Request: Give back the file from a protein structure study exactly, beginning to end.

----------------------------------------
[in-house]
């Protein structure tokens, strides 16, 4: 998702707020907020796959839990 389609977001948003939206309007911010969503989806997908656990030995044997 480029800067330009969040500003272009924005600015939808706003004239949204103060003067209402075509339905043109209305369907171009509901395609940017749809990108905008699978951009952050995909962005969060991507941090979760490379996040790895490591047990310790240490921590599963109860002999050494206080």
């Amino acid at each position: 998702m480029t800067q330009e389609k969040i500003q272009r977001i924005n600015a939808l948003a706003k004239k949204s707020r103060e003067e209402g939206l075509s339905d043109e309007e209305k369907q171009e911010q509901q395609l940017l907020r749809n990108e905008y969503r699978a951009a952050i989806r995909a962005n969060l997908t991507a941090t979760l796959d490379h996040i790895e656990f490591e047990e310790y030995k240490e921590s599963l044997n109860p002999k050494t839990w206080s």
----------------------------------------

[in-house]
């Protein structure tokens, strides 16, 4: 998702707020907020796959839990 389609977001948003939206309007911010969503989806997908656990030995044997 480029800067330009969040500003272009924005600015939808706003004239949204103060003067209402075509339905043109209305369907171009509901395609940017749809990108905008699978951009952050995909962005969060991507941090979760490379996040790895490591047990310790240490921590599963109860002999050494206080």
């Amino acid at each position: 998702m480029t800067q330009e389609k969040i500003q272009r977001i924005n600015a939808l948003a706003k004239k949204s707020r103060e003067e209402g939206l075509s339905d043109e309007e209305k369907q171009e911010q509901q395609l940017l907020r749809n990108e905008y969503r699978a951009a952050i989806r995909a962005n969060l997908t991507a941090t979760l796959d490379h996040i790895e656990f490591e047990e310790y030995k240490e921590s599963l044997n109860p002999k050494t839990w206080s």